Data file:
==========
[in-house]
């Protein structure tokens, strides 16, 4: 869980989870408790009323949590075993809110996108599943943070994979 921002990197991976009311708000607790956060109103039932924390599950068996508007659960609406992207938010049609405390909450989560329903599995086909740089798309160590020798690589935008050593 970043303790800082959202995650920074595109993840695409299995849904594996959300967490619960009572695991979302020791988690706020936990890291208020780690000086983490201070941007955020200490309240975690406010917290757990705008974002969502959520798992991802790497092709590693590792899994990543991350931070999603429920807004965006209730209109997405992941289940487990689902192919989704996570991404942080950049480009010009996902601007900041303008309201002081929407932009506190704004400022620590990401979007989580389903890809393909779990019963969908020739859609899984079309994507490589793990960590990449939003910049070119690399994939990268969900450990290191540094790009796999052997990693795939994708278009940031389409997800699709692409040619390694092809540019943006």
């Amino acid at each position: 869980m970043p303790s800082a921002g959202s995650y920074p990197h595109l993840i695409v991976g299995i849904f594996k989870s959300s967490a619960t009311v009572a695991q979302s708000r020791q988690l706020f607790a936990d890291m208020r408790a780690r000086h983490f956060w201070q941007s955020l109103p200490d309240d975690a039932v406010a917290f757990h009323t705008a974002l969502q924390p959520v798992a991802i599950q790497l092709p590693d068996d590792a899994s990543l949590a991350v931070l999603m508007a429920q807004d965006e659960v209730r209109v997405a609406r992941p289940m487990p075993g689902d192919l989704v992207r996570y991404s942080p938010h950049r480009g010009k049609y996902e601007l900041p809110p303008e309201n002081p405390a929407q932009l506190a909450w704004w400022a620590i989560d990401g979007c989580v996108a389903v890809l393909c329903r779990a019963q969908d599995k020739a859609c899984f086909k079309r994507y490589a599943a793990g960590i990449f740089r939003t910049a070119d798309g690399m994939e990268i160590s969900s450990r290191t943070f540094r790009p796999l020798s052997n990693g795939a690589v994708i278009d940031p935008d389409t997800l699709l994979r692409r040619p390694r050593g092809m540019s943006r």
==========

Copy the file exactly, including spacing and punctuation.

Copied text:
[in-house]
């Protein structure tokens, strides 16, 4: 869980989870408790009323949590075993809110996108599943943070994979 921002990197991976009311708000607790956060109103039932924390599950068996508007659960609406992207938010049609405390909450989560329903599995086909740089798309160590020798690589935008050593 970043303790800082959202995650920074595109993840695409299995849904594996959300967490619960009572695991979302020791988690706020936990890291208020780690000086983490201070941007955020200490309240975690406010917290757990705008974002969502959520798992991802790497092709590693590792899994990543991350931070999603429920807004965006209730209109997405992941289940487990689902192919989704996570991404942080950049480009010009996902601007900041303008309201002081929407932009506190704004400022620590990401979007989580389903890809393909779990019963969908020739859609899984079309994507490589793990960590990449939003910049070119690399994939990268969900450990290191540094790009796999052997990693795939994708278009940031389409997800699709692409040619390694092809540019943006």
């Amino acid at each position: 869980m970043p303790s800082a921002g959202s995650y920074p990197h595109l993840i695409v991976g299995i849904f594996k989870s959300s967490a619960t009311v009572a695991q979302s708000r020791q988690l706020f607790a936990d890291m208020r408790a780690r000086h983490f956060w201070q941007s955020l109103p200490d309240d975690a039932v406010a917290f757990h009323t705008a974002l969502q924390p959520v798992a991802i599950q790497l092709p590693d068996d590792a899994s990543l949590a991350v931070l999603m508007a429920q807004d965006e659960v209730r209109v997405a609406r992941p289940m487990p075993g689902d192919l989704v992207r996570y991404s942080p938010h950049r480009g010009k049609y996902e601007l900041p809110p303008e309201n002081p405390a929407q932009l506190a909450w704004w400022a620590i989560d990401g979007c989580v996108a389903v890809l393909c329903r779990a019963q969908d599995k020739a859609c899984f086909k079309r994507y490589a599943a793990g960590i990449f740089r939003t910049a070119d798309g690399m994939e990268i160590s969900s450990r290191t943070f540094r790009p796999l020798s052997n990693g795939a690589v994708i278009d940031p935008d389409t997800l699709l994979r692409r040619p390694r050593g092809m540019s943006r």